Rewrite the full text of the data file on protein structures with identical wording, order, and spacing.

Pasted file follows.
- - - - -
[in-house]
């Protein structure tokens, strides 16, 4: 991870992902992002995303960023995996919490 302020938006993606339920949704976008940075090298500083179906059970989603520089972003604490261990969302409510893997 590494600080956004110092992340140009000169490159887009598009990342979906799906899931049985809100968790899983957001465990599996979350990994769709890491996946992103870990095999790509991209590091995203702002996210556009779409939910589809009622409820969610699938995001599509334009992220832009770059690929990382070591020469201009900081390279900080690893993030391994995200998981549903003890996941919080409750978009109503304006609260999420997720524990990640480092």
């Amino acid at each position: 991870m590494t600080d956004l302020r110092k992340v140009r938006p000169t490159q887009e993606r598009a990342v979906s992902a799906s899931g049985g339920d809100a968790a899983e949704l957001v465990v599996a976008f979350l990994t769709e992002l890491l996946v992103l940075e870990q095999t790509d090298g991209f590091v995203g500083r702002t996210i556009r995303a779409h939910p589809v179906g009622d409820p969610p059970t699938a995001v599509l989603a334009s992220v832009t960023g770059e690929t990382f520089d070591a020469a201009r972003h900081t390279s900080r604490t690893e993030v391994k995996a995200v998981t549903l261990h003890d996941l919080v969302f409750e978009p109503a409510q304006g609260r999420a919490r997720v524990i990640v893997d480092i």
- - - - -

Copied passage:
[in-house]
């Protein structure tokens, strides 16, 4: 991870992902992002995303960023995996919490 302020938006993606339920949704976008940075090298500083179906059970989603520089972003604490261990969302409510893997 590494600080956004110092992340140009000169490159887009598009990342979906799906899931049985809100968790899983957001465990599996979350990994769709890491996946992103870990095999790509991209590091995203702002996210556009779409939910589809009622409820969610699938995001599509334009992220832009770059690929990382070591020469201009900081390279900080690893993030391994995200998981549903003890996941919080409750978009109503304006609260999420997720524990990640480092």
């Amino acid at each position: 991870m590494t600080d956004l302020r110092k992340v140009r938006p000169t490159q887009e993606r598009a990342v979906s992902a799906s899931g049985g339920d809100a968790a899983e949704l957001v465990v599996a976008f979350l990994t769709e992002l890491l996946v992103l940075e870990q095999t790509d090298g991209f590091v995203g500083r702002t996210i556009r995303a779409h939910p589809v179906g009622d409820p969610p059970t699938a995001v599509l989603a334009s992220v832009t960023g770059e690929t990382f520089d070591a020469a201009r972003h900081t390279s900080r604490t690893e993030v391994k995996a995200v998981t549903l261990h003890d996941l919080v969302f409750e978009p109503a409510q304006g609260r999420a919490r997720v524990i990640v893997d480092i």